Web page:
Sunday, September 11, 2005

reflection on 9/11 & katrina

marjorie says...

I was talking with a friend recently about a presentation he’s putting together on generational change in the non-profit sector and eventually we began talking about the great traumatic events in our national history, when people remember exactly where they were when they first heard about them. Going back to the 60’s, obviously the assassination of JFK is the big one for that generation.

For me, I really can’t think of one other moment in my life that I share almost universally with other people than the morning of 9/11/01. The images of that sad, sad day will always be with us. Regardless of anything analytical I could say about the why and what of it (and doesn’t that get old anyway?), it was a profoundly distressing moment. I know I don’t have to say much about it, because just about anyone who is reading this knows what I’m talking about.

What has always interested me about 9/11 is how quickly the images of those planes slamming into the towers disappeared from television. Pretty quickly, the networks quit airing the footage. This aspect was brought home for me the following summer when I was in Guatemala. I was sitting in the kitchen having dinner when the footage came on the television--I remember being shocked all over again, mesmerized by it. I couldn’t tear my eyes away from the television. Then I realized that to the Guatemalan family I was staying with it was run of the mill footage. They had been seeing those scenes fairly regularly for almost a year at that point. That says a lot about how traumatic that event was for our country--that the images had pretty much disappeared from our media saturated culture.

As a nation we are certainly living a different reality now due to that tragedy. And I can’t say that it’s a good transformation. I don’t think being a warrior nation is a good thing. While I know we have always been one, we are certainly in hyper overdrive now, to the point of developing a brand new generation of nuclear weapons right here at Sandia Labs in Albuquerque. Why is that the direction we had to go in? Well, I realize it’s open for debate and there are all kinds of levels from which to ponder it.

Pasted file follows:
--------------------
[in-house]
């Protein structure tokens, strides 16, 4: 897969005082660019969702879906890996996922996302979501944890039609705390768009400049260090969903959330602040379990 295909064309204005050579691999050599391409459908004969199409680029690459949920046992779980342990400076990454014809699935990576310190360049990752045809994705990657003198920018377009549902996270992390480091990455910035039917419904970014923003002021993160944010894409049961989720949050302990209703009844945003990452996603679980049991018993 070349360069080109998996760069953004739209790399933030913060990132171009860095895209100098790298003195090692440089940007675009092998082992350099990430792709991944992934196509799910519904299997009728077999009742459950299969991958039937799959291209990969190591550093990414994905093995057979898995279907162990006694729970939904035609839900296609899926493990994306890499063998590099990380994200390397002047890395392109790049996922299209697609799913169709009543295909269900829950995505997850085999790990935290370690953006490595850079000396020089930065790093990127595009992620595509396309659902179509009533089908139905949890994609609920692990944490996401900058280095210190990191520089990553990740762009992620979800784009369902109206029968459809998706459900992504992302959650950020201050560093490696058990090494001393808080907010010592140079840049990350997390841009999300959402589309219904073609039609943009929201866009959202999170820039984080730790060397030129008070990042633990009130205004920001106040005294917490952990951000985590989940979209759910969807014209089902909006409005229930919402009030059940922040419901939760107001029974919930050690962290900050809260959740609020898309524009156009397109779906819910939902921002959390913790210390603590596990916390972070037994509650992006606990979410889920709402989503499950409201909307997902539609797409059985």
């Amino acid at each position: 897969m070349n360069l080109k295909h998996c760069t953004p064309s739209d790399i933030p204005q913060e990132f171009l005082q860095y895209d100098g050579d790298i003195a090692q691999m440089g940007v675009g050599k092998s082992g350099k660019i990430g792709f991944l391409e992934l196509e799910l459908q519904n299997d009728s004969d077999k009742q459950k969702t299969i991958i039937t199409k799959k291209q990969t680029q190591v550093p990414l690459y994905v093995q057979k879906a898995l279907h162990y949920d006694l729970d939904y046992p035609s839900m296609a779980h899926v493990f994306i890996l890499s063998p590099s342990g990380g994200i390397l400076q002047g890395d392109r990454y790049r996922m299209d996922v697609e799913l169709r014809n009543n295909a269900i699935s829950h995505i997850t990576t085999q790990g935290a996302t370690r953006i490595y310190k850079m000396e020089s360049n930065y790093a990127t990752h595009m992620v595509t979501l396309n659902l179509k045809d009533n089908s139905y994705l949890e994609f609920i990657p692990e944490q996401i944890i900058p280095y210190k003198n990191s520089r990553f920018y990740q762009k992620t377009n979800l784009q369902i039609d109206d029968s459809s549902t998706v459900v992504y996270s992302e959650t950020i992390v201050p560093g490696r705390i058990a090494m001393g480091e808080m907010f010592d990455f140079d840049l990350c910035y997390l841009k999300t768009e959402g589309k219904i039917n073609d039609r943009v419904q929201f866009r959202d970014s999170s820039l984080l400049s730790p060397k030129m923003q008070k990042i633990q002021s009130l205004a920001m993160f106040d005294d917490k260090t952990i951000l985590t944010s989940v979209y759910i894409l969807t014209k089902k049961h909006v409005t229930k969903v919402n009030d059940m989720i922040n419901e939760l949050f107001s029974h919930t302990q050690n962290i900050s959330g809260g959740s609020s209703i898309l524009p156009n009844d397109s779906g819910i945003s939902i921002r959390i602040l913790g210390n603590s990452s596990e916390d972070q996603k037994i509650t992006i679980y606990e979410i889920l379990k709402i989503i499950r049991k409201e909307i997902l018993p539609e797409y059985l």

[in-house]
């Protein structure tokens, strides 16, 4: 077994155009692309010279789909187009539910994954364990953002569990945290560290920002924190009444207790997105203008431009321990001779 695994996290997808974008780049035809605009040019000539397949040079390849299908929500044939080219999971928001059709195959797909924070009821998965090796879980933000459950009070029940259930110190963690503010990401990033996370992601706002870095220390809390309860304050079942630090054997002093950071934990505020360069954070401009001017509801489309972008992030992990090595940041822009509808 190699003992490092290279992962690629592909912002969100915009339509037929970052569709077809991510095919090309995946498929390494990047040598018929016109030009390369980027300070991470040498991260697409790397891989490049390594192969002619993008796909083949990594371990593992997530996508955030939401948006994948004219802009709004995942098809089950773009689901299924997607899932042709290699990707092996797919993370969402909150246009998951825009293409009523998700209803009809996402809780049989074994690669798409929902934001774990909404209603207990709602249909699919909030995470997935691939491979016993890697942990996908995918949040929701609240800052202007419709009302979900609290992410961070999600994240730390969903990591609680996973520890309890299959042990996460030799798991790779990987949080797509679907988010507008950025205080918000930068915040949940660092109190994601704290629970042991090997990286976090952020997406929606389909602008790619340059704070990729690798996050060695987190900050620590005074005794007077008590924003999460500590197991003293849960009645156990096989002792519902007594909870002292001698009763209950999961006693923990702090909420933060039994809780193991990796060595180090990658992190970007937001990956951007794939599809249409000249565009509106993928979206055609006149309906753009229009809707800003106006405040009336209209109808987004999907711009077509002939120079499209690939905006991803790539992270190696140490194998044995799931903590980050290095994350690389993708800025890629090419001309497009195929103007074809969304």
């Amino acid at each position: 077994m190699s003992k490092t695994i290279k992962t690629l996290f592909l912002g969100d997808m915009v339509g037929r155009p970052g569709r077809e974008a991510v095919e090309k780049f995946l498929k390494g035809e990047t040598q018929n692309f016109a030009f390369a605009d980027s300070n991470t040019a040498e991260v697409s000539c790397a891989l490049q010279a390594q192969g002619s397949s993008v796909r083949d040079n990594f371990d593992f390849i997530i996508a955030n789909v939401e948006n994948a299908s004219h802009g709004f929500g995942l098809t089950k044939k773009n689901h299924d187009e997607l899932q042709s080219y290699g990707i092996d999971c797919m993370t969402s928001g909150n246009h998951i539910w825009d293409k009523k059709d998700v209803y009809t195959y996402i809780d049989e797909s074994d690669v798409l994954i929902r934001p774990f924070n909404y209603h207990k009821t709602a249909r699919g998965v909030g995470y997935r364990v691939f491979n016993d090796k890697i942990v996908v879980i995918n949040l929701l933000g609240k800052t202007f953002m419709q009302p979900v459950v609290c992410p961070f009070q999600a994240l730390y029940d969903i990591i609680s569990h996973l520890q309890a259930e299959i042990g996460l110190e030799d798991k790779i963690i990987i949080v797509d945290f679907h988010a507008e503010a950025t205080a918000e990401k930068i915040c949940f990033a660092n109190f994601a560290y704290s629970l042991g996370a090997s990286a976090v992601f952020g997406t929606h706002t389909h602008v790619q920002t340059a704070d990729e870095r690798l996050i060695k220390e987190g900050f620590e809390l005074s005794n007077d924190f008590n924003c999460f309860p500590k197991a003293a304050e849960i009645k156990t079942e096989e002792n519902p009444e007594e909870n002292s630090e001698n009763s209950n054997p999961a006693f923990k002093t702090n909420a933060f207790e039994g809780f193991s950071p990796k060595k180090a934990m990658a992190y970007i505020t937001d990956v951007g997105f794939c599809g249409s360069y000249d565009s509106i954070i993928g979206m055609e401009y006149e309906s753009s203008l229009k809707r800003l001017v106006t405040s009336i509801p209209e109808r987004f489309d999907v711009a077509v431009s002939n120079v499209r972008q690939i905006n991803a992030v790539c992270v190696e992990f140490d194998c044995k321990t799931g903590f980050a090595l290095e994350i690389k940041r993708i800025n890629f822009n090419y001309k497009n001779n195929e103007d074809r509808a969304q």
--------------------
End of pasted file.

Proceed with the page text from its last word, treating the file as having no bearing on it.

We are currently living through another watershed event for our country. The death and destruction caused by Hurricane Katrina are profound in their implications. As has been pointed out repeatedly, the fault lines in our society have been laid bare: race and class colliding with environmental degradation--with devastating consequences.

I can only hope that the response to this tragedy will be different from the 9/11 response. The difference is clear. Before, we emerged dramatically as a warrior nation. Now we are humbled by the destruction of a great American city and the desperation of its poorest citizens, due largely to our own inadequacies. As the response to 9/11 showed, our government is willing and able to make structural changes. Let’s hope that in the aftermath of Katrina the same willpower will be evident when it comes to poverty and ensuring that our ecosystems are healthy. Unfortunately, I believe it will take a lot more pressure from the grassroots to actually make that happen. Here's hoping we are up to the task.